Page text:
1. At the outset, the Apex Court stated that, the object and purpose of introduction of Section 45(4) of the Act was to pluck the loophole by insertion of Section 45(4) and omission of Section 2(47)(ii) of the Act. Earlier, omission of Clause (ii) of Section 2(47) and Section 47(ii) exempted the transform by way of distribution of capital assets from the ambit of the definition of “transfer”. The same helped the assessee in avoiding the levy of capital gains tax by revaluing the assets and then transferring and distributing the same at the time of dissolution. The said loophole came to be plucked by insertion of Section 45(4) and omission of Section 2(47)(ii). At this stage, it is required to be noted that the word used “OR OTHERWISE” in Section 45(4) is very important.
  2. In the present case, the assessee relied upon the decision of Bombay High Court in case of Commissioner of Income Tax, West Bengal Vs. Hind Construction Ltd., (1972) 4 SCC 460 wherein it was stated that “unless there is a dissolution of partnership firm and thereby the transfer of the amount on revaluation to the capital accounts of the respective partners, Section 45(4) of the Income Tax shall not be applicable.” However, the Apex Court stated that, in view of the amended Section 45(4) of the Income Tax Act inserted vide Finance Act, 1987, by which, “OR OTHERWISE” is specifically added, the aforesaid case has no substance.
  3. The CIT(A) relied on the decision of Bombay High Court in case of Commissioner of Income Tax Vs. A.N. Naik Associates and Ors., (2004) 265 ITR 346 (Bom.) wherein the Court had “an occasion to elaborately consider the word “OTHERWISE” used in Section 45(4). After detailed analysis of Section 45(4), it is observed and held that the word “OTHERWISE” used in Section 45(4) takes into its sweep not only the cases of dissolution but also cases of subsisting partners of a partnership, transferring the assets in favour of a retiring partner.”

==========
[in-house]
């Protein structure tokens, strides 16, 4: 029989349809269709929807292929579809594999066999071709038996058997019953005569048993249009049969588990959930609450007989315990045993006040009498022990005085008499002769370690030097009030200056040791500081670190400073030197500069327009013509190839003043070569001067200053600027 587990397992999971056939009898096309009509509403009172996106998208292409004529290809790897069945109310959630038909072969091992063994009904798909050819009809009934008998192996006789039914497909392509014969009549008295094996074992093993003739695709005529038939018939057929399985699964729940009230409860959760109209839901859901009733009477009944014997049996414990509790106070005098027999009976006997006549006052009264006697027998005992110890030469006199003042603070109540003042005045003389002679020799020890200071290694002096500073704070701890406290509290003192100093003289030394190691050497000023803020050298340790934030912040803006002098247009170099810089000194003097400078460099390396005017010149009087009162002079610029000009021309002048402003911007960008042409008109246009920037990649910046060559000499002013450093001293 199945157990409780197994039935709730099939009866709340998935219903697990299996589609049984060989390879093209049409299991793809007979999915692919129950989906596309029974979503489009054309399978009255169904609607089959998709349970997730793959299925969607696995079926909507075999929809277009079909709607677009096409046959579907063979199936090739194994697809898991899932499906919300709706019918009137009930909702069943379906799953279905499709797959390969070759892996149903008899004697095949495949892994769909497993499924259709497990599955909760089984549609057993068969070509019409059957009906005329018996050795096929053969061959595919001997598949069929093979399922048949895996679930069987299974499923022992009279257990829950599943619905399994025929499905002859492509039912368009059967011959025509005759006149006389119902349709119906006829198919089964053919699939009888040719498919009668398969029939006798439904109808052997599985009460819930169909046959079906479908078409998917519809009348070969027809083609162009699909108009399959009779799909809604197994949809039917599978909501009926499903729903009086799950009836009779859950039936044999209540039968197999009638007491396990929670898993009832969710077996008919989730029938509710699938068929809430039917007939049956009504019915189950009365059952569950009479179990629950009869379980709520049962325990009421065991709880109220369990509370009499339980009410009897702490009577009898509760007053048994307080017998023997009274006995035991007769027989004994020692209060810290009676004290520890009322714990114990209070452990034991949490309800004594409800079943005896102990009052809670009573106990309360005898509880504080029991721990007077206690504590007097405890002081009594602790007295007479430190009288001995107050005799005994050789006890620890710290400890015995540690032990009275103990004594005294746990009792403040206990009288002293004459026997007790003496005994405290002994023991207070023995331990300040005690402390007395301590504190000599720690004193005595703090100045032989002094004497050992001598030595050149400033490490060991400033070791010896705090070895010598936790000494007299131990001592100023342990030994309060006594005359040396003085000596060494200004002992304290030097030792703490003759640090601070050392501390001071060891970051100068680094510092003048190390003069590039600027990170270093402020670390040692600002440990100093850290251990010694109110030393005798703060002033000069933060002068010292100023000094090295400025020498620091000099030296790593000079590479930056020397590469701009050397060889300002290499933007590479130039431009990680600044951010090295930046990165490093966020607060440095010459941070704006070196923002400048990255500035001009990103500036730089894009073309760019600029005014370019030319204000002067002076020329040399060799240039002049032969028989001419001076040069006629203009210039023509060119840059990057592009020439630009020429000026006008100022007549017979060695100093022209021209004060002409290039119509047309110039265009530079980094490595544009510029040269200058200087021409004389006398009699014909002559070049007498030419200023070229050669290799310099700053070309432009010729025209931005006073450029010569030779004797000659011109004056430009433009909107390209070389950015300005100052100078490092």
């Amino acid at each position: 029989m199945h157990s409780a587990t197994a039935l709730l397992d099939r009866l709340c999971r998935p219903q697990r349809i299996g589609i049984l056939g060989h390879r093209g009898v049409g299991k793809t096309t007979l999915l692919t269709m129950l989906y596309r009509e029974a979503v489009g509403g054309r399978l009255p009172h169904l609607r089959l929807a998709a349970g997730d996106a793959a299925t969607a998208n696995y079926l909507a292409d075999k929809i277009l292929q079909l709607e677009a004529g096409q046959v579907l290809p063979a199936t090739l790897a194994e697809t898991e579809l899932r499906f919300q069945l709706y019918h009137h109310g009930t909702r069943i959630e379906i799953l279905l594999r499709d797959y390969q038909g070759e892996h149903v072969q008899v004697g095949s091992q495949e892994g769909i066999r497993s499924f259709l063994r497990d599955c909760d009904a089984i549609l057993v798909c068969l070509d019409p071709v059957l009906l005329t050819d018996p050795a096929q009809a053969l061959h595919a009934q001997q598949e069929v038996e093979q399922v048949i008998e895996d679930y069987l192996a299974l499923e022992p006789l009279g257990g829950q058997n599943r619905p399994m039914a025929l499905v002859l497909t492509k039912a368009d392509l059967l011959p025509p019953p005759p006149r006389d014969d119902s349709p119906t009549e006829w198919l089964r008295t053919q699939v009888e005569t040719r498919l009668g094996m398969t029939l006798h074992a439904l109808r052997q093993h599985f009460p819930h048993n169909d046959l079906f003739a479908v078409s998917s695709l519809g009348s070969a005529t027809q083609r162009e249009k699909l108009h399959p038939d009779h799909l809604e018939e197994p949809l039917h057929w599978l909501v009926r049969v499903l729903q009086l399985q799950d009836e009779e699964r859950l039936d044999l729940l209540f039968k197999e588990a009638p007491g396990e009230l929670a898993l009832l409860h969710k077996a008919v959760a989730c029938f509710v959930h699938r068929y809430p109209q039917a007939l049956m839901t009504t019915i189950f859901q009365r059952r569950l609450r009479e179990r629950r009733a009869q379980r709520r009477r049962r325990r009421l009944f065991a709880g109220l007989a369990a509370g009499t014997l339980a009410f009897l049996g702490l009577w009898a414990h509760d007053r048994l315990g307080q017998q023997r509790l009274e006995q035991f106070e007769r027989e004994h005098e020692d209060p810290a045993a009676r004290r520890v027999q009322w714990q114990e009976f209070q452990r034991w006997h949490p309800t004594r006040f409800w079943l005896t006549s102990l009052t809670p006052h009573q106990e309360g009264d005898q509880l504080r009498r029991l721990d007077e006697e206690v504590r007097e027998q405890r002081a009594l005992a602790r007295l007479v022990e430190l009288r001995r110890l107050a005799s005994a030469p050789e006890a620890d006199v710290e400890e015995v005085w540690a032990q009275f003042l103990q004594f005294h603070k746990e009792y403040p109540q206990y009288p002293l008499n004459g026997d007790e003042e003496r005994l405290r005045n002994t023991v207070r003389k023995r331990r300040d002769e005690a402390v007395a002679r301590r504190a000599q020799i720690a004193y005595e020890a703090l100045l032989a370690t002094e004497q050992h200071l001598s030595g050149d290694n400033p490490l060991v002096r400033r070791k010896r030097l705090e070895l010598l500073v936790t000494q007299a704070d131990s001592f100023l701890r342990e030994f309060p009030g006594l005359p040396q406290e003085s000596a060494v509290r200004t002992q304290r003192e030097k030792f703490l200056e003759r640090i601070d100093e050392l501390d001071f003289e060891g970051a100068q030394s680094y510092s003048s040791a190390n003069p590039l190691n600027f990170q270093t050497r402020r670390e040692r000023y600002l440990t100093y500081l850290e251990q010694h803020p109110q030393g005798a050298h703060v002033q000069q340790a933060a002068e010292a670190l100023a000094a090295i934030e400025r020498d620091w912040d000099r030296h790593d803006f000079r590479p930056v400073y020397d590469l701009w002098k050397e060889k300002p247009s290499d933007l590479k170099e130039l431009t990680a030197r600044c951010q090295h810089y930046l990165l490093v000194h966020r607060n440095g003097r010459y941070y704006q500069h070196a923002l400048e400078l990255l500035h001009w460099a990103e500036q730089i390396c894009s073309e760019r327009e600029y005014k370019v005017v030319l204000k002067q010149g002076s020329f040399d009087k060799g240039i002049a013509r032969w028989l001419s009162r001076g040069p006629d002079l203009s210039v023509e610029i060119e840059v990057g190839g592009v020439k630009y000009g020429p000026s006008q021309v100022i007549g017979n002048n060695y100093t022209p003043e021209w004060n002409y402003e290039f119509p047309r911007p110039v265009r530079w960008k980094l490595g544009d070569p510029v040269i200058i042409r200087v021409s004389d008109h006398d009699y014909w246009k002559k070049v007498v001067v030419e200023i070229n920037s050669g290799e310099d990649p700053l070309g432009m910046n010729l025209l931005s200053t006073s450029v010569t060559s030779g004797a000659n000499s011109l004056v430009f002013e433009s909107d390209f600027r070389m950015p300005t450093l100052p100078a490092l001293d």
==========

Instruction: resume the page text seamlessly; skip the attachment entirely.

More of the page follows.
4. Under the circumstances, for the purpose of interpretation of newly inserted Section 45(4) to the Act, the decision of this Court in the case of Hind Construction Ltd. (supra) shall not be applicable and/or the same shall not be of any assistance to the assessee. As such, we are in complete agreement with the view taken by the Bombay High Court in the case of A.N. Naik Associates and Ors., (supra). We affirm the view taken by the Bombay High Court in the above decision.
  5. In the present case, the Apex Court held that the assets of the partnership firm were revalued to increase the value by an amount of Rs. 17.34 crores on 01.01.1993 (relevant to A.Y. 1993-1994) and the revalued amount was credited to the accounts of the partners in their profit-sharing ratio and the credit of the assets’ revaluation amount to the capital accounts of the partners can be said to be in effect distribution of the assets valued at Rs. 17.34 crores to the partners and that during the years, some new partners came to be inducted by introduction of small amounts of capital ranging between Rs. 2.5 to 4.5 lakhs and the said newly inducted partners had huge credits to their capital accounts immediately after joining the partnership, which amount was available to the partners for withdrawal and in fact some of the partners withdrew the amount credited in their capital accounts.
Therefore, the assets so revalued and the credit into the capital accounts of the respective partners can be said to be “transfer” and which fall in the category of “OTHERWISE” and therefore, the provision of Section 45(4) inserted by Finance Act, 1987 w.e.f. 01.04.1988 shall be applicable.  

Held

In view of the above and for the reasons stated above, the impugned judgment and order passed by the High Court and that of the ITAT were held unsustainable and were quashed and set aside with the original order being restored. Present appeals were accordingly allowed with no cost.

FM Comments

The Supreme Court decision clarifies the interpretation of the provisions of section 45(4) of the Act and holds that the revaluation of capital asset and consequent credit into the capital accounts of the respective partners would be chargeable to tax as capital gains. The Judgement will impact the Real Estate Industry and others who had taken the benefit of these provisions as a tax planning strategy.

The bench stated that the partners had access to the money in order to withdraw it. The assets so revalued and the credit made to the capital accounts of the individual partners were therefore a “transfer” and came under the category of “OTHERWISE.” As a result, Section 45(4)’s provision was applicable.